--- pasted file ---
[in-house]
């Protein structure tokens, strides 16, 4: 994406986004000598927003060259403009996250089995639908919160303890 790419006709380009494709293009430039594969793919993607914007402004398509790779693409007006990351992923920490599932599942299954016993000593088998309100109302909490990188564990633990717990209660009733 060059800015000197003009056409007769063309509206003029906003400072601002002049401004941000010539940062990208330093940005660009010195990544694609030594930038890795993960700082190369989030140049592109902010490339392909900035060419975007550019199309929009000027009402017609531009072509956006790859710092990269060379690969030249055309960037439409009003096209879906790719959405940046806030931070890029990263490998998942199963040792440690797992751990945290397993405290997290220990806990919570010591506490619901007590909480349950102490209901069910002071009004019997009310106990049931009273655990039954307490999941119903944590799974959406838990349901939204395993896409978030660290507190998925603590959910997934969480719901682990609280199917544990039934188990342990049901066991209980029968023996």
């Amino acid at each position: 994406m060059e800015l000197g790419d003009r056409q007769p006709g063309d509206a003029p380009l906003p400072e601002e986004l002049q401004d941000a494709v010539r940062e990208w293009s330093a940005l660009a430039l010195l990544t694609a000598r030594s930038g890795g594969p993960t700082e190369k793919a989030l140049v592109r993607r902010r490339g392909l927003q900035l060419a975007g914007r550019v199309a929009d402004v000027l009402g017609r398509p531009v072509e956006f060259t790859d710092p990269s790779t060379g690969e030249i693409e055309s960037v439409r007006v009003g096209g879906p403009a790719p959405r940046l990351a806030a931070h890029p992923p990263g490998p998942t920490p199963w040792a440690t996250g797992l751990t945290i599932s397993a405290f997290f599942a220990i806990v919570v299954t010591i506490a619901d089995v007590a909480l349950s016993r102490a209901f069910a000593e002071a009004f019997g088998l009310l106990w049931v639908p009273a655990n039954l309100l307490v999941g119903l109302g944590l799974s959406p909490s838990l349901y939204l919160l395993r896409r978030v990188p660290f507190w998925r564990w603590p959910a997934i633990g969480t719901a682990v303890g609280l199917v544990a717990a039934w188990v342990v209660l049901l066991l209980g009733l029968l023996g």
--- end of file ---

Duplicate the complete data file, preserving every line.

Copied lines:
[in-house]
């Protein structure tokens, strides 16, 4: 994406986004000598927003060259403009996250089995639908919160303890 790419006709380009494709293009430039594969793919993607914007402004398509790779693409007006990351992923920490599932599942299954016993000593088998309100109302909490990188564990633990717990209660009733 060059800015000197003009056409007769063309509206003029906003400072601002002049401004941000010539940062990208330093940005660009010195990544694609030594930038890795993960700082190369989030140049592109902010490339392909900035060419975007550019199309929009000027009402017609531009072509956006790859710092990269060379690969030249055309960037439409009003096209879906790719959405940046806030931070890029990263490998998942199963040792440690797992751990945290397993405290997290220990806990919570010591506490619901007590909480349950102490209901069910002071009004019997009310106990049931009273655990039954307490999941119903944590799974959406838990349901939204395993896409978030660290507190998925603590959910997934969480719901682990609280199917544990039934188990342990049901066991209980029968023996």
């Amino acid at each position: 994406m060059e800015l000197g790419d003009r056409q007769p006709g063309d509206a003029p380009l906003p400072e601002e986004l002049q401004d941000a494709v010539r940062e990208w293009s330093a940005l660009a430039l010195l990544t694609a000598r030594s930038g890795g594969p993960t700082e190369k793919a989030l140049v592109r993607r902010r490339g392909l927003q900035l060419a975007g914007r550019v199309a929009d402004v000027l009402g017609r398509p531009v072509e956006f060259t790859d710092p990269s790779t060379g690969e030249i693409e055309s960037v439409r007006v009003g096209g879906p403009a790719p959405r940046l990351a806030a931070h890029p992923p990263g490998p998942t920490p199963w040792a440690t996250g797992l751990t945290i599932s397993a405290f997290f599942a220990i806990v919570v299954t010591i506490a619901d089995v007590a909480l349950s016993r102490a209901f069910a000593e002071a009004f019997g088998l009310l106990w049931v639908p009273a655990n039954l309100l307490v999941g119903l109302g944590l799974s959406p909490s838990l349901y939204l919160l395993r896409r978030v990188p660290f507190w998925r564990w603590p959910a997934i633990g969480t719901a682990v303890g609280l199917v544990a717990a039934w188990v342990v209660l049901l066991l209980g009733l029968l023996g």